ContractsProf Blog

Editor: Myanna Dellinger
University of South Dakota School of Law

Tuesday, October 4, 2005

A Mexican Carbolic Smoke Ball

A poor 61-year-old Mexican grandmother who turned her grandson into police to get a $100,000 reward may not get the money, since she failed to follow the offeror's specifications.

It's a classic unilateral offer scenario.  The Crime Stoppers organization had offered the reward for the capture of Raul Gomez-Garcia, accused of killing one Denver police officer and wounding another.  Gomez-Garcia escaped a four-week manhunt and went to Mexico.  His grandmother, Florencia Castañeda Rodriguez, who "makes a living scooping up ears of corn left by harvesters and embroidering handkerchiefs," cooperated with police and led Gomez-Garcia to a small convenience store in Culiacán, Mexico, where police were waiting for him.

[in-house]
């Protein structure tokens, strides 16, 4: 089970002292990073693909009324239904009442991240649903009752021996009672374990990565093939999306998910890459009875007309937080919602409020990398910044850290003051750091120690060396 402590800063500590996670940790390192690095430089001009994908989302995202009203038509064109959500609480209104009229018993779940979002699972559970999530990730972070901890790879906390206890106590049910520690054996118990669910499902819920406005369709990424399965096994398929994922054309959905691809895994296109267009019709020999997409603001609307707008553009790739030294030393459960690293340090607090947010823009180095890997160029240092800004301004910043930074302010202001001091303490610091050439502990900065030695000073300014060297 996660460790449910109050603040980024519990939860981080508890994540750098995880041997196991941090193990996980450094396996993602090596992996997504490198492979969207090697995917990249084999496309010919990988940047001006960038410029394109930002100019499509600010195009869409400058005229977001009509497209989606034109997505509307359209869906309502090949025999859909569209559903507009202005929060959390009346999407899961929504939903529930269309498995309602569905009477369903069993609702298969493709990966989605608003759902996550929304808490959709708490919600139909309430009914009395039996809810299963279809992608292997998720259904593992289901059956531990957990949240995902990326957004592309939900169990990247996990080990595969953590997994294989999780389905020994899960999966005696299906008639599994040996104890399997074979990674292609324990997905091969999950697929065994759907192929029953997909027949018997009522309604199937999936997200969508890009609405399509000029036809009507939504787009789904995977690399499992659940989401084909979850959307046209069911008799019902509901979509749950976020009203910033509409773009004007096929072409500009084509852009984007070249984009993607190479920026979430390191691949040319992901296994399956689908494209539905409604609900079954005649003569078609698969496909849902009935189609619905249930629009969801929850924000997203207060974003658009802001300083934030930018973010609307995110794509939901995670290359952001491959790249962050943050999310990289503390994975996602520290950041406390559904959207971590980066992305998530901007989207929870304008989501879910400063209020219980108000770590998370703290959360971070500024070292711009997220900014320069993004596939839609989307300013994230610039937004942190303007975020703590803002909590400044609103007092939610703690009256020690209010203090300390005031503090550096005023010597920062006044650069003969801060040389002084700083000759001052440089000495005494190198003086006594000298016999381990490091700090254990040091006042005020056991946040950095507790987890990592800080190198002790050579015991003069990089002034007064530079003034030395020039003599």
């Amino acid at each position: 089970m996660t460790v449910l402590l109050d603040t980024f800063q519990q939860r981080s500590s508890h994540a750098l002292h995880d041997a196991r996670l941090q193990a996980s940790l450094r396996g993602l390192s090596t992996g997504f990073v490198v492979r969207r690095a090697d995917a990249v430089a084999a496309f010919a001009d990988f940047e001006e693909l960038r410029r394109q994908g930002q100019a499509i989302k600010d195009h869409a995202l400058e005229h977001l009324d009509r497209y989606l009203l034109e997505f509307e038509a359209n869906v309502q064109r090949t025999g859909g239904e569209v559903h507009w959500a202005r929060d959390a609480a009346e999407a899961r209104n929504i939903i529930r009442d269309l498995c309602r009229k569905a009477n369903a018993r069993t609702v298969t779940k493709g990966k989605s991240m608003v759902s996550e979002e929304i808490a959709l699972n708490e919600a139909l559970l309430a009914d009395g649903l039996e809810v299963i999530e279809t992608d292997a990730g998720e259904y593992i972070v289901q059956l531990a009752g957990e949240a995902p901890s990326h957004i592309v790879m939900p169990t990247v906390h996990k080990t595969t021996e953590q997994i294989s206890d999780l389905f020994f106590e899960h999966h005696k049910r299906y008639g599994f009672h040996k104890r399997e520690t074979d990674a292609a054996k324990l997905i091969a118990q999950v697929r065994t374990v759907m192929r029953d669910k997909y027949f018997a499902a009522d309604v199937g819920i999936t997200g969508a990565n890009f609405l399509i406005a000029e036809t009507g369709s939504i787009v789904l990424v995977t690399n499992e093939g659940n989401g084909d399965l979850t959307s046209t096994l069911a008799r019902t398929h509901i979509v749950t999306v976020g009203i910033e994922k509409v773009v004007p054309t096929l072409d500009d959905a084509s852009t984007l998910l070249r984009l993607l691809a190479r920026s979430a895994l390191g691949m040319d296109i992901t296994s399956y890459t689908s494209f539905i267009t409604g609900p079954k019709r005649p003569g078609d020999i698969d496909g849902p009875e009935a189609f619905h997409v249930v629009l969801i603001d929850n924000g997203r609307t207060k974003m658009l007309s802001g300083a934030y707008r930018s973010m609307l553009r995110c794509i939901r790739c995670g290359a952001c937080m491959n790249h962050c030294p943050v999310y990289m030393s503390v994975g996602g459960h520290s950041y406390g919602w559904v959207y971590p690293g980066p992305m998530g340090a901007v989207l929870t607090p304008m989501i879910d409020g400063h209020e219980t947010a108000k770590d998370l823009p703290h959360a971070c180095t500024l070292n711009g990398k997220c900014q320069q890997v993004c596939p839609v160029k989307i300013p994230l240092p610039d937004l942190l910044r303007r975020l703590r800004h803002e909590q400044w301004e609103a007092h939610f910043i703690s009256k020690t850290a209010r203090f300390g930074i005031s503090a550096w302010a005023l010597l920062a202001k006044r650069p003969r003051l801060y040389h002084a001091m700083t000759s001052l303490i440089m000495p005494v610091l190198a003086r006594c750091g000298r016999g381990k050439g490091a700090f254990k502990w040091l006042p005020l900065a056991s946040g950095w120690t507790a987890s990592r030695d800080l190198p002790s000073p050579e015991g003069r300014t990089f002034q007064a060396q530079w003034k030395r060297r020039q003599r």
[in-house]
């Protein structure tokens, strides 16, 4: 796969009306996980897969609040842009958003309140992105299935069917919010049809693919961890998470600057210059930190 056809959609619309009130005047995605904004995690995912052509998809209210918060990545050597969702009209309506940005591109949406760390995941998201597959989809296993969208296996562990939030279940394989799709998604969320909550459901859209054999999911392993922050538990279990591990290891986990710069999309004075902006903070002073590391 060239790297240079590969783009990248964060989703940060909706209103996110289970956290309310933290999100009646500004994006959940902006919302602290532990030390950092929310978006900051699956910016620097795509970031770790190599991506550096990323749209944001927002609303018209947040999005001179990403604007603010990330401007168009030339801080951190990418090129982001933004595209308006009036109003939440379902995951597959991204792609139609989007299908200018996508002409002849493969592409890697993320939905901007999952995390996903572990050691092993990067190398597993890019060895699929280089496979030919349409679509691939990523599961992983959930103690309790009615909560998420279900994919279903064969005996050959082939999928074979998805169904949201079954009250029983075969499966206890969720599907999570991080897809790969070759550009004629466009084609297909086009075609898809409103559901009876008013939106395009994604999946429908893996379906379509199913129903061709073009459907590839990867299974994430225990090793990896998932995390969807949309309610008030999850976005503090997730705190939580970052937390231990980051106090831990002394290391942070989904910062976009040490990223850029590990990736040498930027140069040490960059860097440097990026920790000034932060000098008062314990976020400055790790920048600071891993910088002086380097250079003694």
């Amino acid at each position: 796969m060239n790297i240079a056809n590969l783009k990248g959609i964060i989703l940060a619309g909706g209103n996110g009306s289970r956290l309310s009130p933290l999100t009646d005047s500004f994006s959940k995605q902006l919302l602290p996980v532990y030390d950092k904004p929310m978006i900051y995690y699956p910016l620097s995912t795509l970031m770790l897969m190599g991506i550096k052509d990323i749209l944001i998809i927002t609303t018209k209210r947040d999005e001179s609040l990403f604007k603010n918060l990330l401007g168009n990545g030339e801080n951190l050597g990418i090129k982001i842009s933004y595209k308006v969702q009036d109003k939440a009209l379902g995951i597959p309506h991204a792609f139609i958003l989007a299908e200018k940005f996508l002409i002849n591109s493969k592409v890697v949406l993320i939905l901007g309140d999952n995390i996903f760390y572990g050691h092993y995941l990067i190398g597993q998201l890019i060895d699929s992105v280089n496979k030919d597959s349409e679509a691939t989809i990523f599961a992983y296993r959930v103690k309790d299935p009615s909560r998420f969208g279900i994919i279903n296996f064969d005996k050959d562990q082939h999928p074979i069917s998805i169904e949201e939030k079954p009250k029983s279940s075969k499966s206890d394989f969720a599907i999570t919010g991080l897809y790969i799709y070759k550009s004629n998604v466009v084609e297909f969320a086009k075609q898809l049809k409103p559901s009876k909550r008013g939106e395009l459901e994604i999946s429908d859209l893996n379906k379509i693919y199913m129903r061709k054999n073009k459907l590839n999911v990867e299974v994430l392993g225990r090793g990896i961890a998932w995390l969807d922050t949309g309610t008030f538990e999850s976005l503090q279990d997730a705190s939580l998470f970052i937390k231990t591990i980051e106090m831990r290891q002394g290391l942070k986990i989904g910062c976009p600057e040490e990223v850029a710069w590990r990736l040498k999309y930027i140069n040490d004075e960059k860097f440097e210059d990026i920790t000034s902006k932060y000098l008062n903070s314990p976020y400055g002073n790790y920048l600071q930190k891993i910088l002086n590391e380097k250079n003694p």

Trouble is, the Crime Stoppers group requires that anyone who wants to claim the reward must call the organization with the tip, not merely contact local law enforcement authorities.  Spokesmen for Crime Stoppers says that whether Castañeda Rodriguez will get the reward is a "gray area" and that it will review the matter when and if Gomez-Garcia is extradited.

[Frank Snyder -- hat tip, Rachel Arnow-Richman]

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